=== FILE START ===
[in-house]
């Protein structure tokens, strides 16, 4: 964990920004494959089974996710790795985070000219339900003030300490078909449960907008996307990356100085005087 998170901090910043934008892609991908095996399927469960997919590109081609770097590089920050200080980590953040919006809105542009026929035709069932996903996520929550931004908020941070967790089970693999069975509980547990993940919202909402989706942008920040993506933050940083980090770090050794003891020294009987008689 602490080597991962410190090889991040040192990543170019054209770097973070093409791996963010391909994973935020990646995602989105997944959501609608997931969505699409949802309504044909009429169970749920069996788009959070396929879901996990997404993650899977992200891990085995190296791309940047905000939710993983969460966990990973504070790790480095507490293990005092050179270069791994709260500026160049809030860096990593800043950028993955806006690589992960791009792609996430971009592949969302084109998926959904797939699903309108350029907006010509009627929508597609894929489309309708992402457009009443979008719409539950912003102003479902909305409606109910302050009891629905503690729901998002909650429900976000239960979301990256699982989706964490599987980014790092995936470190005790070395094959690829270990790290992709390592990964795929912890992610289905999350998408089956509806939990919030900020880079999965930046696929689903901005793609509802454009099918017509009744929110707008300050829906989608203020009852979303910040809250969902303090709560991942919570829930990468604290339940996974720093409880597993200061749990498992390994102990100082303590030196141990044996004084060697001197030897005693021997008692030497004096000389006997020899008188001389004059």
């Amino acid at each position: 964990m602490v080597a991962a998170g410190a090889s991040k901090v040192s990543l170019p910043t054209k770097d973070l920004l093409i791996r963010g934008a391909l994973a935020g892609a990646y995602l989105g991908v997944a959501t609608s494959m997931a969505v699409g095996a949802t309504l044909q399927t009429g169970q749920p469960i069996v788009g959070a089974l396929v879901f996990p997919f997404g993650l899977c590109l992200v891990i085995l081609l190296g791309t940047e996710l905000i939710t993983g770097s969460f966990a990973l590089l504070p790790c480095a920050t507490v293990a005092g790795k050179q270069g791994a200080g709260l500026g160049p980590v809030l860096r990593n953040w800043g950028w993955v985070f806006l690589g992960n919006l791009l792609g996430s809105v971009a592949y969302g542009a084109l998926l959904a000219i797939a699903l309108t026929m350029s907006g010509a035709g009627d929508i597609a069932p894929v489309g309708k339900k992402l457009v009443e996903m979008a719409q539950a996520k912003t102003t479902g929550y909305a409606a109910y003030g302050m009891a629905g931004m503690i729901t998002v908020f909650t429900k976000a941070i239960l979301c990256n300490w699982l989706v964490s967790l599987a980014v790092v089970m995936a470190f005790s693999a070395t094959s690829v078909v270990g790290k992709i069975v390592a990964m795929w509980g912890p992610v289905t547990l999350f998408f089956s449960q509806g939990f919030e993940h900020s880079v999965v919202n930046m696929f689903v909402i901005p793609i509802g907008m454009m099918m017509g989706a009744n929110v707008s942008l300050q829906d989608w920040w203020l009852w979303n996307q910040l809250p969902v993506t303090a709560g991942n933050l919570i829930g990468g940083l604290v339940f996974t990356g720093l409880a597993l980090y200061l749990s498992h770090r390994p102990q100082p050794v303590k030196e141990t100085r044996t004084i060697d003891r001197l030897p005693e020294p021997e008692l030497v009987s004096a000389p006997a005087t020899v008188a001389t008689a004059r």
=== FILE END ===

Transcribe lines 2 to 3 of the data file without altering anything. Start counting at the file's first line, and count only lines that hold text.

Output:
């Protein structure tokens, strides 16, 4: 964990920004494959089974996710790795985070000219339900003030300490078909449960907008996307990356100085005087 998170901090910043934008892609991908095996399927469960997919590109081609770097590089920050200080980590953040919006809105542009026929035709069932996903996520929550931004908020941070967790089970693999069975509980547990993940919202909402989706942008920040993506933050940083980090770090050794003891020294009987008689 602490080597991962410190090889991040040192990543170019054209770097973070093409791996963010391909994973935020990646995602989105997944959501609608997931969505699409949802309504044909009429169970749920069996788009959070396929879901996990997404993650899977992200891990085995190296791309940047905000939710993983969460966990990973504070790790480095507490293990005092050179270069791994709260500026160049809030860096990593800043950028993955806006690589992960791009792609996430971009592949969302084109998926959904797939699903309108350029907006010509009627929508597609894929489309309708992402457009009443979008719409539950912003102003479902909305409606109910302050009891629905503690729901998002909650429900976000239960979301990256699982989706964490599987980014790092995936470190005790070395094959690829270990790290992709390592990964795929912890992610289905999350998408089956509806939990919030900020880079999965930046696929689903901005793609509802454009099918017509009744929110707008300050829906989608203020009852979303910040809250969902303090709560991942919570829930990468604290339940996974720093409880597993200061749990498992390994102990100082303590030196141990044996004084060697001197030897005693021997008692030497004096000389006997020899008188001389004059």
């Amino acid at each position: 964990m602490v080597a991962a998170g410190a090889s991040k901090v040192s990543l170019p910043t054209k770097d973070l920004l093409i791996r963010g934008a391909l994973a935020g892609a990646y995602l989105g991908v997944a959501t609608s494959m997931a969505v699409g095996a949802t309504l044909q399927t009429g169970q749920p469960i069996v788009g959070a089974l396929v879901f996990p997919f997404g993650l899977c590109l992200v891990i085995l081609l190296g791309t940047e996710l905000i939710t993983g770097s969460f966990a990973l590089l504070p790790c480095a920050t507490v293990a005092g790795k050179q270069g791994a200080g709260l500026g160049p980590v809030l860096r990593n953040w800043g950028w993955v985070f806006l690589g992960n919006l791009l792609g996430s809105v971009a592949y969302g542009a084109l998926l959904a000219i797939a699903l309108t026929m350029s907006g010509a035709g009627d929508i597609a069932p894929v489309g309708k339900k992402l457009v009443e996903m979008a719409q539950a996520k912003t102003t479902g929550y909305a409606a109910y003030g302050m009891a629905g931004m503690i729901t998002v908020f909650t429900k976000a941070i239960l979301c990256n300490w699982l989706v964490s967790l599987a980014v790092v089970m995936a470190f005790s693999a070395t094959s690829v078909v270990g790290k992709i069975v390592a990964m795929w509980g912890p992610v289905t547990l999350f998408f089956s449960q509806g939990f919030e993940h900020s880079v999965v919202n930046m696929f689903v909402i901005p793609i509802g907008m454009m099918m017509g989706a009744n929110v707008s942008l300050q829906d989608w920040w203020l009852w979303n996307q910040l809250p969902v993506t303090a709560g991942n933050l919570i829930g990468g940083l604290v339940f996974t990356g720093l409880a597993l980090y200061l749990s498992h770090r390994p102990q100082p050794v303590k030196e141990t100085r044996t004084i060697d003891r001197l030897p005693e020294p021997e008692l030497v009987s004096a000389p006997a005087t020899v008188a001389t008689a004059r």